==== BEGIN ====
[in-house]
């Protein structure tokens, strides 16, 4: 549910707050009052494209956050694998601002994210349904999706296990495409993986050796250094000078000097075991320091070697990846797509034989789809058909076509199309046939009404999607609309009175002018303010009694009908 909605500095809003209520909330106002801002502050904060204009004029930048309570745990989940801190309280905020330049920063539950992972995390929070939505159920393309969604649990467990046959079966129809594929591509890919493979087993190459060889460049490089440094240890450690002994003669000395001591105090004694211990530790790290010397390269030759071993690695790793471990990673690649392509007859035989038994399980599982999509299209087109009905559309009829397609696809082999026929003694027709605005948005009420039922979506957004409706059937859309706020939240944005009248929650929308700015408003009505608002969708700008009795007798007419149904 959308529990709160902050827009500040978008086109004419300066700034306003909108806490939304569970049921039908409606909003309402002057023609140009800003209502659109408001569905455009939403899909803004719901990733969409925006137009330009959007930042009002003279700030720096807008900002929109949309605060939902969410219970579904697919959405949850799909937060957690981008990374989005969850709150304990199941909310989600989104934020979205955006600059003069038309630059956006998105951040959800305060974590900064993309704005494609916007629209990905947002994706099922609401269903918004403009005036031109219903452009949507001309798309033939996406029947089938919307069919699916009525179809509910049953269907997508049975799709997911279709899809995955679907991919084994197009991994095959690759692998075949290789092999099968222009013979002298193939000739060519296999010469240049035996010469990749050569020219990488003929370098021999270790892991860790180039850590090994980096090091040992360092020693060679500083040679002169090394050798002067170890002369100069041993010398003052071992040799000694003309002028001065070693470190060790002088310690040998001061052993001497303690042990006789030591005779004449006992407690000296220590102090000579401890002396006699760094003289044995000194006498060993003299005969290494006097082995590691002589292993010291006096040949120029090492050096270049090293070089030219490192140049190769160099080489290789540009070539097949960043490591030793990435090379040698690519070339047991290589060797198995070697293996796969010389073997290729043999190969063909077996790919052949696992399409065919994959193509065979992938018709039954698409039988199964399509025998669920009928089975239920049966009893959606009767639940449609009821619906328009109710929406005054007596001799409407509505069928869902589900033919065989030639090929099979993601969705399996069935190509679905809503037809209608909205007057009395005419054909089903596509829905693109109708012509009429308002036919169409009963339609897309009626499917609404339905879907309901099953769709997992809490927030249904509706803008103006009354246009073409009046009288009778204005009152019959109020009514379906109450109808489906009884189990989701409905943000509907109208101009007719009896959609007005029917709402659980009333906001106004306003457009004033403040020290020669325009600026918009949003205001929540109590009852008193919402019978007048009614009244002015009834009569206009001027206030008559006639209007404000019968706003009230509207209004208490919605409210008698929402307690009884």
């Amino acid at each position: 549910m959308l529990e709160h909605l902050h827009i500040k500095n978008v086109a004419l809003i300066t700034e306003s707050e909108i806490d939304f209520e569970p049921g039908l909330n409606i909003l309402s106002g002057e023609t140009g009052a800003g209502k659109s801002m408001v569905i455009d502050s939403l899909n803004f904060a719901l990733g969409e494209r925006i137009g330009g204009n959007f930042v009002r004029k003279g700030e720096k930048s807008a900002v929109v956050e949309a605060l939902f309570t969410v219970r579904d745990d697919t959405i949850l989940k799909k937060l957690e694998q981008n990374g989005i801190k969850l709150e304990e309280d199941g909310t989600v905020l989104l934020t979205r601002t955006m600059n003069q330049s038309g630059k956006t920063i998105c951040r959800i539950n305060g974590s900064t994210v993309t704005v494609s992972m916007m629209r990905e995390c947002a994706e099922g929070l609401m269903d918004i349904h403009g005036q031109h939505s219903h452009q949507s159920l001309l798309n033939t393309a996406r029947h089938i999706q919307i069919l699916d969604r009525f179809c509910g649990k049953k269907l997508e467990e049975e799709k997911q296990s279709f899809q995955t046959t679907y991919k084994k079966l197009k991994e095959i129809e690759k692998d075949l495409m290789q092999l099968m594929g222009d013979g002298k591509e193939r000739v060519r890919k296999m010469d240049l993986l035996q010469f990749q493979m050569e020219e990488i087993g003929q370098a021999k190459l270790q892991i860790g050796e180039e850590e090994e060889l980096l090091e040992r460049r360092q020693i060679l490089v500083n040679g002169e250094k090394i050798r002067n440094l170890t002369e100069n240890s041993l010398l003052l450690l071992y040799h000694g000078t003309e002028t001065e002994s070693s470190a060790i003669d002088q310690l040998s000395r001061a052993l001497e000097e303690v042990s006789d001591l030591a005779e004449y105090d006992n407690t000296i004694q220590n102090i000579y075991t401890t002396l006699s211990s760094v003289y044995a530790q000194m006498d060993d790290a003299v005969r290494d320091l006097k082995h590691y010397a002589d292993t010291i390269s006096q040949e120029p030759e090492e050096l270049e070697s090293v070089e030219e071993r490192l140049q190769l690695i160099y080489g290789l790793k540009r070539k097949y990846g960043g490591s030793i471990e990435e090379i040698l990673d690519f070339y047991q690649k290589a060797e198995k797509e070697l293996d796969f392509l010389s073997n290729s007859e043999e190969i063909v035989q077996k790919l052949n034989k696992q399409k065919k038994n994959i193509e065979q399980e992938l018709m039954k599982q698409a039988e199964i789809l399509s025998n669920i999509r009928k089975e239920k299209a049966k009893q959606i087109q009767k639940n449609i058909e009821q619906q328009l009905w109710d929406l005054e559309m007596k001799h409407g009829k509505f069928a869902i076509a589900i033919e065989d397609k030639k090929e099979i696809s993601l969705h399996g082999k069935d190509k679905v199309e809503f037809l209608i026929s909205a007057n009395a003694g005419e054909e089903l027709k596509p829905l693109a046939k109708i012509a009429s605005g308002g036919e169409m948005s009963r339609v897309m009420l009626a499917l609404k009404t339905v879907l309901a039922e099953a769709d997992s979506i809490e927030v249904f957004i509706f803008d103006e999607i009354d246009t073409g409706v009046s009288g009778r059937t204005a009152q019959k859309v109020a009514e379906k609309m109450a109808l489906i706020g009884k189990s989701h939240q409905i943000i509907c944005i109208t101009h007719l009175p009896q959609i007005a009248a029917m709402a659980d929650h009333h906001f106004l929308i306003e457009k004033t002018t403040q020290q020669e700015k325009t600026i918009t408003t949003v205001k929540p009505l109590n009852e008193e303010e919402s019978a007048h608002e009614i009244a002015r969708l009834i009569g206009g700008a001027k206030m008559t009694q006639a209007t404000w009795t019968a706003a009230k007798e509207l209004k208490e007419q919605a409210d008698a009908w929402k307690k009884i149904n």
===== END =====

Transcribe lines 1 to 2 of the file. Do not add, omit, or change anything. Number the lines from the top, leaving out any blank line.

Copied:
[in-house]
């Protein structure tokens, strides 16, 4: 549910707050009052494209956050694998601002994210349904999706296990495409993986050796250094000078000097075991320091070697990846797509034989789809058909076509199309046939009404999607609309009175002018303010009694009908 909605500095809003209520909330106002801002502050904060204009004029930048309570745990989940801190309280905020330049920063539950992972995390929070939505159920393309969604649990467990046959079966129809594929591509890919493979087993190459060889460049490089440094240890450690002994003669000395001591105090004694211990530790790290010397390269030759071993690695790793471990990673690649392509007859035989038994399980599982999509299209087109009905559309009829397609696809082999026929003694027709605005948005009420039922979506957004409706059937859309706020939240944005009248929650929308700015408003009505608002969708700008009795007798007419149904 959308529990709160902050827009500040978008086109004419300066700034306003909108806490939304569970049921039908409606909003309402002057023609140009800003209502659109408001569905455009939403899909803004719901990733969409925006137009330009959007930042009002003279700030720096807008900002929109949309605060939902969410219970579904697919959405949850799909937060957690981008990374989005969850709150304990199941909310989600989104934020979205955006600059003069038309630059956006998105951040959800305060974590900064993309704005494609916007629209990905947002994706099922609401269903918004403009005036031109219903452009949507001309798309033939996406029947089938919307069919699916009525179809509910049953269907997508049975799709997911279709899809995955679907991919084994197009991994095959690759692998075949290789092999099968222009013979002298193939000739060519296999010469240049035996010469990749050569020219990488003929370098021999270790892991860790180039850590090994980096090091040992360092020693060679500083040679002169090394050798002067170890002369100069041993010398003052071992040799000694003309002028001065070693470190060790002088310690040998001061052993001497303690042990006789030591005779004449006992407690000296220590102090000579401890002396006699760094003289044995000194006498060993003299005969290494006097082995590691002589292993010291006096040949120029090492050096270049090293070089030219490192140049190769160099080489290789540009070539097949960043490591030793990435090379040698690519070339047991290589060797198995070697293996796969010389073997290729043999190969063909077996790919052949696992399409065919994959193509065979992938018709039954698409039988199964399509025998669920009928089975239920049966009893959606009767639940449609009821619906328009109710929406005054007596001799409407509505069928869902589900033919065989030639090929099979993601969705399996069935190509679905809503037809209608909205007057009395005419054909089903596509829905693109109708012509009429308002036919169409009963339609897309009626499917609404339905879907309901099953769709997992809490927030249904509706803008103006009354246009073409009046009288009778204005009152019959109020009514379906109450109808489906009884189990989701409905943000509907109208101009007719009896959609007005029917709402659980009333906001106004306003457009004033403040020290020669325009600026918009949003205001929540109590009852008193919402019978007048009614009244002015009834009569206009001027206030008559006639209007404000019968706003009230509207209004208490919605409210008698929402307690009884």